The subject of Irish Immigrants is susceptible of being placed in various other important points of light, on which I cannot at present touch. One, however, forces itself on my attention, which I offer to the consideration of the candid. Among the thousands and tens of thousands of Irishmen who reach our shores, a great proportion go back to labour on turnpikes, canals, &c. Of those that remain behind—probably not five per cent, of the whole—some are dissipated. These are constantly in the public eye, and draw attention from the myriads who are promoting the national prosperity by the exercise of their brawny arms in the advancement of internal improvements; labours which few Americans undertake. Thousands and tens of thousands also go back to cultivate the soil, and thus in an equal degree advance the public prosperity. The merits of these are overlooked; while Prejudice, with jaundiced eye, applies the microscope to the follies and vices of the ill-fated few who become victims of their sociable dispositions and the facility with which liquid poison is to be procured here.

There ought to be an association in New York and one in Philadelphia, to protect immigrants of all nations from the horrible frauds and seductions to which they are exposed, and to which so many of them fall victims. As this is an affair which more immediately concerns the Irish than any other nation—the Irish immigrants being probably equal to all the rest in number—they ought to take the lead in it; but as it regards the morals and happiness of immigrants of all nations, the natives of other countries ought to combine in the undertaking.

It would be a useful portion of the business of such associations to publish an address to persons disposed to immigrate into this country from the different nations of Europe, pointing out the real inducements the country holds out to particular descriptions of persons—and the extreme disadvantage to others, so as to disabuse them of the fraudulent el dorado expectations excited by the pompous and deceptive advertisements of the agents of the passenger vessels. This would be a signal act of charity to hundreds, who are annually seduced to dispose of the little property whereon they live, and might continue to live, in tolerable comfort, and who, when they arrive in this country, find themselves unexpectedly reduced to penury and distress.

Yours, very respectfully,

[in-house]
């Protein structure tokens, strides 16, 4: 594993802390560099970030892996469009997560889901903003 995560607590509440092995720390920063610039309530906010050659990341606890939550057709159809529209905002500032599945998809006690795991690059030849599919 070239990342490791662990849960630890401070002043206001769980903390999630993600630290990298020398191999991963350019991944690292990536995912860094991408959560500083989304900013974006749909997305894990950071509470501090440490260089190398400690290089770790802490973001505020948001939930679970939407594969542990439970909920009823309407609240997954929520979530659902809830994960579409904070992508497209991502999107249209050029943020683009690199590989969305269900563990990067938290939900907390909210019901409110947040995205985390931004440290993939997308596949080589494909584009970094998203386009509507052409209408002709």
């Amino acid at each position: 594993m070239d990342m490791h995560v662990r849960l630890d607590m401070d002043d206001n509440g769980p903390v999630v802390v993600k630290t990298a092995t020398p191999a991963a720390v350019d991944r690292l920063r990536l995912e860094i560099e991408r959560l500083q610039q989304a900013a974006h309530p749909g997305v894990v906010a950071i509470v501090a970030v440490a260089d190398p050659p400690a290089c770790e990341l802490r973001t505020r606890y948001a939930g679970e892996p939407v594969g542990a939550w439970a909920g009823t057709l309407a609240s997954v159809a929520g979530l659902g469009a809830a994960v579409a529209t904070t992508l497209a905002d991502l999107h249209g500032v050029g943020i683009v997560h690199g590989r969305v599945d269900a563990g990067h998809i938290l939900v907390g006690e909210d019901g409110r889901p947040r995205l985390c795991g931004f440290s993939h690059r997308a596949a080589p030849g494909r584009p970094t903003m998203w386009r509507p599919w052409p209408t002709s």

M. Carey

Philadelphia, August 20, 1838.

Written by johnwood1946

January 20, 2016 at 7:56 AM

Posted in Uncategorized

The Wreck of the ‘Lord Ashburton’

leave a comment »

From the blog at

The Wreck of the Lord Ashburton

Lord Ashburton

The Wreck of the Lord Ashburton by Joseph Heard

The Lord Ashburton was a 1,009 ton ship built near Saint Andrews, and named in recognition of the Baring family, headed by William Baring, the 2nd Baron Ashburton. He was a political figure who represented Britain in negotiating the border between Maine and New Brunswick, and for whom the Webster-Ashburton treaty was named.

The Lord Ashburton had left Toulon, France destined for Saint John, but the winds were so strong upon approaching the Bay of Fundy that it was forced to avoid attempting a landing. She was buffeted about for days during which time it came in sight of Grand Manan, and even Partridge Island before, at night and in the midst of a snowstorm on January 18, 1857, it struck the rocks off Eel Brook on Grand Manan. The masts were soon lost and ship was clearly breaking up. The crew gathered on deck and were either washed into the sea or jumped for their lives.

The best estimate of the number of people on board is 29 including Captain Owen Creary, his three officers, and a crew of 25. Some reports are a little confused as to whether the 29 included the captain and officers.

Several of the men made it to the beach alive, but most of them froze in the cold. One of the few survivors was James Lawson who managed to make it up the rock face and to take refuge in a barn at Long’s Eddy. The others were found in the morning, some still sitting in the posture in which they had died. Stories vary, and according to one account Lawson remained on the beach overnight and only made it up over the rocks in the morning. It sounds a little fantastic that anyone could survive overnight, soaked to the skin, in a snowstorm in January. In any case, he was found in the barn and taken in by a local family. He and six others ended up in the Marine Hospital in Saint John in February. Both of Lawson’s feet and possibly a leg were amputated and he remained in the hospital for five years. He was a native of Denmark but, after staying in Saint John for an additional three years, returned to Grand Manan, married, and became a shoemaker.